I’m in sympathy with Norman Pollack’s article recently published in Counterpunch, Gay Marriage: A Contrarian’s View, but feel Pollack’s reasoning could be improved on. And, by the way, I agree with Pollack that, in the abstract, divorced from the real political context of these horrible times, marriage equality would be a great thing for a society to have.

As a way of contextualizing things … I recall reading a year or two ago, probably in the Chicago Reader, that a local gay politico had triumphantly returned from Springfield in 2010 or 2011 after passage of its civil unions act. “At its essence,” the Chicago Tribune described the law, “the bill says that two people who have entered into a civil union are entitled to the same legal treatment under Illinois law that is presently given to spouses.” So, all was great, I’m sure he thought, for gay marriage rights, except the word marriage could not officially be used to describe those rights. But instead of being greeted as the returning conqueror of Springfield, said politico was met by his activist group with anger that he just “didn’t get it” and worse. He was ousted for another leader who understood that civil unions weren’t enough, and that the only acceptable stance was gay marriage or bust.

The story struck me as of course emblematic of the Democratic Party and its divide-and-rule politics. The problem for the party was that gay civil unions, which bypass objections by religious conservatives to gay marriage, were rapidly solving the practical problems of gays and their right to marriage. And once gays could get ‘married’ in all but name, what use would the Democratic Party be to them? Put simply, the party saw an opportunity for a permanent wedge issue and had to take it. So much for the opportunity to solve a social problem in a nuanced manner that would satisfy the main concerns of everyone.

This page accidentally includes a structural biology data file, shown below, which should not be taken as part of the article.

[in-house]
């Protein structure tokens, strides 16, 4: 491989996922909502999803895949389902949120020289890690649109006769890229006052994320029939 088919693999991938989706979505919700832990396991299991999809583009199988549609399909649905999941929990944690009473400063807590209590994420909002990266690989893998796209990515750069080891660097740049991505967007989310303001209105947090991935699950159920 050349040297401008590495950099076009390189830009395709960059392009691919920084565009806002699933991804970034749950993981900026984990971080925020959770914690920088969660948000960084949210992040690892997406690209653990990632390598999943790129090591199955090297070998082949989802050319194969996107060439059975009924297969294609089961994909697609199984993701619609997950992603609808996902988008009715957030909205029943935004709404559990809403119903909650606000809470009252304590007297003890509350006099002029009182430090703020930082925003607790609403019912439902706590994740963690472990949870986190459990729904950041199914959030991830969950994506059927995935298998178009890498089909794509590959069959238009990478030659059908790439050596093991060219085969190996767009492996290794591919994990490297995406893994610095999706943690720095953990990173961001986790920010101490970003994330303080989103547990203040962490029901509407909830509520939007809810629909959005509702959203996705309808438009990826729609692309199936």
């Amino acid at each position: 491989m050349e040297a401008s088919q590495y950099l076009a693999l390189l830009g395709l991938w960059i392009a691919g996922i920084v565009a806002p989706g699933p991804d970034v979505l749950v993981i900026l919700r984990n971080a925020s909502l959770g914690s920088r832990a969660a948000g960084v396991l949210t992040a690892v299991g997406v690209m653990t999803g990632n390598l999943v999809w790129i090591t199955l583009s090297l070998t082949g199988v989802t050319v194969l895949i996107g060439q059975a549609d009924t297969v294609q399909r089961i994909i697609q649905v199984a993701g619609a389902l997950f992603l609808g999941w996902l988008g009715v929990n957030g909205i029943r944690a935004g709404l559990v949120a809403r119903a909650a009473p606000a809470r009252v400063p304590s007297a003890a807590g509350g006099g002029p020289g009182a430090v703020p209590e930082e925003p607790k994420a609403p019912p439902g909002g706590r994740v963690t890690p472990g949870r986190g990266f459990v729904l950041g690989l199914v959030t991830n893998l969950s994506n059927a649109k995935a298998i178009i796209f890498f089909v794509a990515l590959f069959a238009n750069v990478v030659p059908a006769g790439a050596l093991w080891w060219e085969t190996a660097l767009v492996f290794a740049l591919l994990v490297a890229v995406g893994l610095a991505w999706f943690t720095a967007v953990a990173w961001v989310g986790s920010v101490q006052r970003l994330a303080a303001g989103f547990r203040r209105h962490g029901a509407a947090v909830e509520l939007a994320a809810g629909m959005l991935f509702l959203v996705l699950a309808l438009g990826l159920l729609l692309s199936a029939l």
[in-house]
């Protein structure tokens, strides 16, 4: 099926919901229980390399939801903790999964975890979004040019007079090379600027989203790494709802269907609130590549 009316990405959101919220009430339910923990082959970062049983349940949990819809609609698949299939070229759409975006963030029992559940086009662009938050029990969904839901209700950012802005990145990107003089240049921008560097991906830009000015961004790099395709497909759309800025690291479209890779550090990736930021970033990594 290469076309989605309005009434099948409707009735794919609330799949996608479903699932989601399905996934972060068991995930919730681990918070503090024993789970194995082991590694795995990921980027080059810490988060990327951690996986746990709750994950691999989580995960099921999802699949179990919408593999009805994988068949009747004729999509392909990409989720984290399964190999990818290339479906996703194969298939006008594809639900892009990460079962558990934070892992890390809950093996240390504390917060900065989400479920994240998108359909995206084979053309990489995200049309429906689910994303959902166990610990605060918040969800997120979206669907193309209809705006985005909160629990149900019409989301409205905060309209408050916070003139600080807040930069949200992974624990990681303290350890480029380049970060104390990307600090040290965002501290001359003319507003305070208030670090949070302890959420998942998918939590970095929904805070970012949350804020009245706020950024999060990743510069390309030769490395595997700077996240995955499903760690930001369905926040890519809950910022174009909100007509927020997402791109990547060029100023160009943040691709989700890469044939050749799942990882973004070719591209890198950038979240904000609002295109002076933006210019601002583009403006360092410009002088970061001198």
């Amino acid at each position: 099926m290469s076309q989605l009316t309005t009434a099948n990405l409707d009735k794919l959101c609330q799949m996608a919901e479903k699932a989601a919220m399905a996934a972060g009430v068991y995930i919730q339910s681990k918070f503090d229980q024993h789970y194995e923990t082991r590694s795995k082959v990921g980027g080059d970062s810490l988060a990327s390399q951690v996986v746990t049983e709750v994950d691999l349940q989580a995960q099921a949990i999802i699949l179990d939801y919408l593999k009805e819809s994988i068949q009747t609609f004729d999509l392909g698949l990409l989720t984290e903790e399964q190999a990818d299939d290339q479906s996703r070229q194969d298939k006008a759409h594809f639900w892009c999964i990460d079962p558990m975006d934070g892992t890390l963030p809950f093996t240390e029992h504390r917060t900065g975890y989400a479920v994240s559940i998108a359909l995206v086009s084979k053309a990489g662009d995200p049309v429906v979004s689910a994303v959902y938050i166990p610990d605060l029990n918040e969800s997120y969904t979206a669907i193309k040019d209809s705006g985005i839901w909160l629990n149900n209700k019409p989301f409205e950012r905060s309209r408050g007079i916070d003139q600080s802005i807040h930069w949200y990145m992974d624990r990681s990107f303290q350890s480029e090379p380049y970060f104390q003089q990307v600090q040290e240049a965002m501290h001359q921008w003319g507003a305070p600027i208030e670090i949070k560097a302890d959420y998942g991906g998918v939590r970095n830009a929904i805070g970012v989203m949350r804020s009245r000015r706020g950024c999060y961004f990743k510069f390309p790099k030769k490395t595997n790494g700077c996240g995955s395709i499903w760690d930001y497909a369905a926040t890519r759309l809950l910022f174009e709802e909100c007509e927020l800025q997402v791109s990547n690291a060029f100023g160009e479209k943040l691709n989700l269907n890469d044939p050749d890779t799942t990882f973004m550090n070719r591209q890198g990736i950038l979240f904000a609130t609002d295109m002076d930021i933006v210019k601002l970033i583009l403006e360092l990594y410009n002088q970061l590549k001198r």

Not that the Republicans didn’t, of course, react with glee at the Democrats’ transforming the civil unions near non-issue into the gay marriage permanent super wedge. They live on this b.s. as much as the Democrats do. (Although it is a much more difficult issue to compromise on, abortion is a similar super wedge that works voter turnout wonders for both of the tired corporate slave parties.)

But what about the fact that the best interests of the Democratic Party are directly opposed to the popular interest? Specifically, what if the gay marriage issue were rapidly being solved by the civil union movement back in 2011? Would we be talking a bit more (i.e., a bit more than not at all) about the main and closely inter-related issues of our time: austerity, unemployment, income inequality, the overwhelming power of big finance, torture, Bradley Manning writ large, corporate globalization, U.S. imperialism?

The brutal worldwide austerity crusade, which only grows worse since we are doing NOTHING to resist it, demands a massive response. And the class war that must emerge, by all of us in the working class (we in fact make up 75% or more of U.S. society), doesn’t just need, it _requires_ unity across religious backgrounds as well as across race and ethnicity. Identity politics wedge issues are obstacles put in the way of that unity.

So, with respect we need a compromise here, and civil unions (granting all of the rights of marriage) were and still are that compromise.

P.S. Also at pffugeecamp, where there are (also?) comments.